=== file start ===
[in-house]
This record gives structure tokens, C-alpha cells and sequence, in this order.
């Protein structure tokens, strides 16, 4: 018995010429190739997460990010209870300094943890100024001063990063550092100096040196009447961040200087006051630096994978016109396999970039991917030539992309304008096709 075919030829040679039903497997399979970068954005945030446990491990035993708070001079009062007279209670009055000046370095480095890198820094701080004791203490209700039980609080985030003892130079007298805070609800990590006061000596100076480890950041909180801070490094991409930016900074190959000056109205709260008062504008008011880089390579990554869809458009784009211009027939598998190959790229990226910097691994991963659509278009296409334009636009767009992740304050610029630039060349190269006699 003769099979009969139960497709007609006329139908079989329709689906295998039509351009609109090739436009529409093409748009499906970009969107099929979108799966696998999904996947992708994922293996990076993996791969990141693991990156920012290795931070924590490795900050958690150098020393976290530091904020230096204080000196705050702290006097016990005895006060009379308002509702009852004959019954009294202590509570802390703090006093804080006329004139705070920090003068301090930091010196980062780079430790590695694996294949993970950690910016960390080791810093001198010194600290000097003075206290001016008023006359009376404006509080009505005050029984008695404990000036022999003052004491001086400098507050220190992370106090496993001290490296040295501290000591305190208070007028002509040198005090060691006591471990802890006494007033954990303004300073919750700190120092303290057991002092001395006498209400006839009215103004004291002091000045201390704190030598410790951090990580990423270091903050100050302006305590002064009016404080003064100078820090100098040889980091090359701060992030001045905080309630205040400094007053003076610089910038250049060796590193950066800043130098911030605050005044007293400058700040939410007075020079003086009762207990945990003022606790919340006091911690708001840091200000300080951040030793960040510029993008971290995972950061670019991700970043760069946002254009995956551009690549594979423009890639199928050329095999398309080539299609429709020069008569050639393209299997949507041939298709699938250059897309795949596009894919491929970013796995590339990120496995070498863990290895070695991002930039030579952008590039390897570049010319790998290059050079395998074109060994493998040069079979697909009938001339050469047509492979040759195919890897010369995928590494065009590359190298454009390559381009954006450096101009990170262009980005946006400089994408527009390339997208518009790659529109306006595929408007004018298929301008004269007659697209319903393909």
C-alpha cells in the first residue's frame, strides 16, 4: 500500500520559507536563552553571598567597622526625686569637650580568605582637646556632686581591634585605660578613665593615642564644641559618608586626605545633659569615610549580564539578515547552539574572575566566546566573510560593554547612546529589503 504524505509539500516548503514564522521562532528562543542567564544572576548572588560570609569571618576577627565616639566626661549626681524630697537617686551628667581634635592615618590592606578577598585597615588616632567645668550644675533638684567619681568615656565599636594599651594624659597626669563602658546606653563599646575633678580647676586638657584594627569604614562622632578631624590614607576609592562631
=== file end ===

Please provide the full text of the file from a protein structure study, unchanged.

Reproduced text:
[in-house]
This record gives structure tokens, C-alpha cells and sequence, in this order.
């Protein structure tokens, strides 16, 4: 018995010429190739997460990010209870300094943890100024001063990063550092100096040196009447961040200087006051630096994978016109396999970039991917030539992309304008096709 075919030829040679039903497997399979970068954005945030446990491990035993708070001079009062007279209670009055000046370095480095890198820094701080004791203490209700039980609080985030003892130079007298805070609800990590006061000596100076480890950041909180801070490094991409930016900074190959000056109205709260008062504008008011880089390579990554869809458009784009211009027939598998190959790229990226910097691994991963659509278009296409334009636009767009992740304050610029630039060349190269006699 003769099979009969139960497709007609006329139908079989329709689906295998039509351009609109090739436009529409093409748009499906970009969107099929979108799966696998999904996947992708994922293996990076993996791969990141693991990156920012290795931070924590490795900050958690150098020393976290530091904020230096204080000196705050702290006097016990005895006060009379308002509702009852004959019954009294202590509570802390703090006093804080006329004139705070920090003068301090930091010196980062780079430790590695694996294949993970950690910016960390080791810093001198010194600290000097003075206290001016008023006359009376404006509080009505005050029984008695404990000036022999003052004491001086400098507050220190992370106090496993001290490296040295501290000591305190208070007028002509040198005090060691006591471990802890006494007033954990303004300073919750700190120092303290057991002092001395006498209400006839009215103004004291002091000045201390704190030598410790951090990580990423270091903050100050302006305590002064009016404080003064100078820090100098040889980091090359701060992030001045905080309630205040400094007053003076610089910038250049060796590193950066800043130098911030605050005044007293400058700040939410007075020079003086009762207990945990003022606790919340006091911690708001840091200000300080951040030793960040510029993008971290995972950061670019991700970043760069946002254009995956551009690549594979423009890639199928050329095999398309080539299609429709020069008569050639393209299997949507041939298709699938250059897309795949596009894919491929970013796995590339990120496995070498863990290895070695991002930039030579952008590039390897570049010319790998290059050079395998074109060994493998040069079979697909009938001339050469047509492979040759195919890897010369995928590494065009590359190298454009390559381009954006450096101009990170262009980005946006400089994408527009390339997208518009790659529109306006595929408007004018298929301008004269007659697209319903393909």
C-alpha cells in the first residue's frame, strides 16, 4: 500500500520559507536563552553571598567597622526625686569637650580568605582637646556632686581591634585605660578613665593615642564644641559618608586626605545633659569615610549580564539578515547552539574572575566566546566573510560593554547612546529589503 504524505509539500516548503514564522521562532528562543542567564544572576548572588560570609569571618576577627565616639566626661549626681524630697537617686551628667581634635592615618590592606578577598585597615588616632567645668550644675533638684567619681568615656565599636594599651594624659597626669563602658546606653563599646575633678580647676586638657584594627569604614562622632578631624590614607576609592562631